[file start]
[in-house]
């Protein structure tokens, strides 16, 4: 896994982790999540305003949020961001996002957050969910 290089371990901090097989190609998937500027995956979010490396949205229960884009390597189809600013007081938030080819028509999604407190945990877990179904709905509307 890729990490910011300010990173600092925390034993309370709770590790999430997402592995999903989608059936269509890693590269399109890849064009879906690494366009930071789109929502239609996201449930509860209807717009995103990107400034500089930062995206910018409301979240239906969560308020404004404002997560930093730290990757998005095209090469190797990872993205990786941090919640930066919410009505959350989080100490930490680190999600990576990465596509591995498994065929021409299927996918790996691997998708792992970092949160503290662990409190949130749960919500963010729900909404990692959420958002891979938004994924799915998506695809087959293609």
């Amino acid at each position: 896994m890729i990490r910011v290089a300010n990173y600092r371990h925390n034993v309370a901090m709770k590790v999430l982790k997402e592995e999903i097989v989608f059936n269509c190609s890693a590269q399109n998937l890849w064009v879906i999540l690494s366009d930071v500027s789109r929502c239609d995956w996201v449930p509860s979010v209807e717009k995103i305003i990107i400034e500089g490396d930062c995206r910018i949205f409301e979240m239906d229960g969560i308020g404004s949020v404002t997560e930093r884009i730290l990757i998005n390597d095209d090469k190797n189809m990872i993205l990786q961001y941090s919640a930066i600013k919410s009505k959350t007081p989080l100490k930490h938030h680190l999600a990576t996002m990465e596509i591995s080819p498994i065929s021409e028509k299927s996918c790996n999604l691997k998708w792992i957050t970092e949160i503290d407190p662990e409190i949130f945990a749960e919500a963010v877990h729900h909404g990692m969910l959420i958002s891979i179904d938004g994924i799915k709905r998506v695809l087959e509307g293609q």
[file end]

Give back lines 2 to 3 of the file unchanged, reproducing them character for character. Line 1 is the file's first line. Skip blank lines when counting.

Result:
């Protein structure tokens, strides 16, 4: 896994982790999540305003949020961001996002957050969910 290089371990901090097989190609998937500027995956979010490396949205229960884009390597189809600013007081938030080819028509999604407190945990877990179904709905509307 890729990490910011300010990173600092925390034993309370709770590790999430997402592995999903989608059936269509890693590269399109890849064009879906690494366009930071789109929502239609996201449930509860209807717009995103990107400034500089930062995206910018409301979240239906969560308020404004404002997560930093730290990757998005095209090469190797990872993205990786941090919640930066919410009505959350989080100490930490680190999600990576990465596509591995498994065929021409299927996918790996691997998708792992970092949160503290662990409190949130749960919500963010729900909404990692959420958002891979938004994924799915998506695809087959293609």
């Amino acid at each position: 896994m890729i990490r910011v290089a300010n990173y600092r371990h925390n034993v309370a901090m709770k590790v999430l982790k997402e592995e999903i097989v989608f059936n269509c190609s890693a590269q399109n998937l890849w064009v879906i999540l690494s366009d930071v500027s789109r929502c239609d995956w996201v449930p509860s979010v209807e717009k995103i305003i990107i400034e500089g490396d930062c995206r910018i949205f409301e979240m239906d229960g969560i308020g404004s949020v404002t997560e930093r884009i730290l990757i998005n390597d095209d090469k190797n189809m990872i993205l990786q961001y941090s919640a930066i600013k919410s009505k959350t007081p989080l100490k930490h938030h680190l999600a990576t996002m990465e596509i591995s080819p498994i065929s021409e028509k299927s996918c790996n999604l691997k998708w792992i957050t970092e949160i503290d407190p662990e409190i949130f945990a749960e919500a963010v877990h729900h909404g990692m969910l959420i958002s891979i179904d938004g994924i799915k709905r998506v695809l087959e509307g293609q």